How To Kill Poison Ivy

Written by Courtney Salinas
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Poison ivy is a broadleaf weed that is very resilient and tough to kill. Persistence will win over the plant's toughness in the long run, however. You should expect a lengthy battle with poison ivy in your yard. There are several precautions to take when dealing with this dangerous plant though. Above all, never, ever burn a poison ivy plant, as the smoke can cause rashes, blisters and itching worse than the plant can alone.

What Makes Poison Ivy Dangerous

Despite being so tough to kill, poison ivy is very delicate. The leaves are very easily bruised and the stems are easily broken. This may sound like good news if you're trying to kill the plant, but it is actually bad news. Whenever a poison ivy plant is injured, it releases urushiol. This is the chemical sap of poison ivy and is what causes the rash, blisters and itch that poison ivy is famous for. Poison ivy plants are rarely undamaged, so almost all the poison ivy you come into contact with will have urushiol seeping out of it.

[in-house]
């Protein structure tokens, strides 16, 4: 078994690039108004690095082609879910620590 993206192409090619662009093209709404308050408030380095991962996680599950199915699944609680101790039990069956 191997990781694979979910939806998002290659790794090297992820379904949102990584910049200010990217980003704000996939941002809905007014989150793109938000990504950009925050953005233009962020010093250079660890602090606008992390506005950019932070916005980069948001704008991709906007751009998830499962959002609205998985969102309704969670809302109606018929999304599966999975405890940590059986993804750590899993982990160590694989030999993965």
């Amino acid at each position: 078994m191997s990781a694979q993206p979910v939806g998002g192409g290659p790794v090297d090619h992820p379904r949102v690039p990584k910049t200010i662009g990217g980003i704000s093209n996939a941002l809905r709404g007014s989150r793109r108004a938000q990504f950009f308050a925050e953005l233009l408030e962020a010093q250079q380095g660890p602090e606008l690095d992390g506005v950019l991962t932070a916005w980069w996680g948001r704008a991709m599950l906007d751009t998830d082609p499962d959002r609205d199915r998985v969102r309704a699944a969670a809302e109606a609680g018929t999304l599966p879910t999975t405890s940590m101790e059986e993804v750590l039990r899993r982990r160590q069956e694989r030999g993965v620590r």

Glyphosate is one of the best poison ivy killers. It is a non-selective herbicide, though, and will kill whatever it comes into contact with. This can make it very difficult for people who have poison ivy wrapped around their favorite plant. For the best results, cut the poison ivy to a couple of inches from the ground. Pull the vines of poison ivy as well as you can away from the plant it has wrapped itself around. Then apply a good spray of glyphosate to the stump of poison ivy that is left.

Remember to always wear full protective clothing when dealing with poison ivy. Shower immediately after dealing with the plant and the herbicide. Wash your clothes separately from the rest of your clothes, or even better, wear clothes that you were intending on getting rid of anyway and throw them away after using them.

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